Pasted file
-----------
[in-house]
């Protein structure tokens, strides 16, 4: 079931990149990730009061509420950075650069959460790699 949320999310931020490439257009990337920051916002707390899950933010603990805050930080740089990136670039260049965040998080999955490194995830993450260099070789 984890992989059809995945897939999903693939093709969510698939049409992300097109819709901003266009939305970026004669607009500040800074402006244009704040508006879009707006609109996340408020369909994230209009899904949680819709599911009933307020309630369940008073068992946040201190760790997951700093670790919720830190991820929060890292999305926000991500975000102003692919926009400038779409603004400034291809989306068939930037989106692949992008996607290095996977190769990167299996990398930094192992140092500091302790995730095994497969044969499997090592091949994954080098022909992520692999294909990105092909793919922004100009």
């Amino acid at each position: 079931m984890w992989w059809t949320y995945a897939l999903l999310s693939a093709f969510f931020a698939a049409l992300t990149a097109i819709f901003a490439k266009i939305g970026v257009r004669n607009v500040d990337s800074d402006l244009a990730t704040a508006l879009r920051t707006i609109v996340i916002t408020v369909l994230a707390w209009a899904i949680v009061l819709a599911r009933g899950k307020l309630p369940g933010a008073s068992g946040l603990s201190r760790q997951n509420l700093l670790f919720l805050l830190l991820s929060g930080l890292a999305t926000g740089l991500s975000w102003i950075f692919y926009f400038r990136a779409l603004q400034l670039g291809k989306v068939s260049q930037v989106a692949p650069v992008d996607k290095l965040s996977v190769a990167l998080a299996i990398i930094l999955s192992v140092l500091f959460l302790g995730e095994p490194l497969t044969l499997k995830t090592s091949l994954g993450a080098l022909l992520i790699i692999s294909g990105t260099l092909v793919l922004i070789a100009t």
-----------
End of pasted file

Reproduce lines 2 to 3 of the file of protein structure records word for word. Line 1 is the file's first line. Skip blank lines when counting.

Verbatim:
């Protein structure tokens, strides 16, 4: 079931990149990730009061509420950075650069959460790699 949320999310931020490439257009990337920051916002707390899950933010603990805050930080740089990136670039260049965040998080999955490194995830993450260099070789 984890992989059809995945897939999903693939093709969510698939049409992300097109819709901003266009939305970026004669607009500040800074402006244009704040508006879009707006609109996340408020369909994230209009899904949680819709599911009933307020309630369940008073068992946040201190760790997951700093670790919720830190991820929060890292999305926000991500975000102003692919926009400038779409603004400034291809989306068939930037989106692949992008996607290095996977190769990167299996990398930094192992140092500091302790995730095994497969044969499997090592091949994954080098022909992520692999294909990105092909793919922004100009």
């Amino acid at each position: 079931m984890w992989w059809t949320y995945a897939l999903l999310s693939a093709f969510f931020a698939a049409l992300t990149a097109i819709f901003a490439k266009i939305g970026v257009r004669n607009v500040d990337s800074d402006l244009a990730t704040a508006l879009r920051t707006i609109v996340i916002t408020v369909l994230a707390w209009a899904i949680v009061l819709a599911r009933g899950k307020l309630p369940g933010a008073s068992g946040l603990s201190r760790q997951n509420l700093l670790f919720l805050l830190l991820s929060g930080l890292a999305t926000g740089l991500s975000w102003i950075f692919y926009f400038r990136a779409l603004q400034l670039g291809k989306v068939s260049q930037v989106a692949p650069v992008d996607k290095l965040s996977v190769a990167l998080a299996i990398i930094l999955s192992v140092l500091f959460l302790g995730e095994p490194l497969t044969l499997k995830t090592s091949l994954g993450a080098l022909l992520i790699i692999s294909g990105t260099l092909v793919l922004i070789a100009t």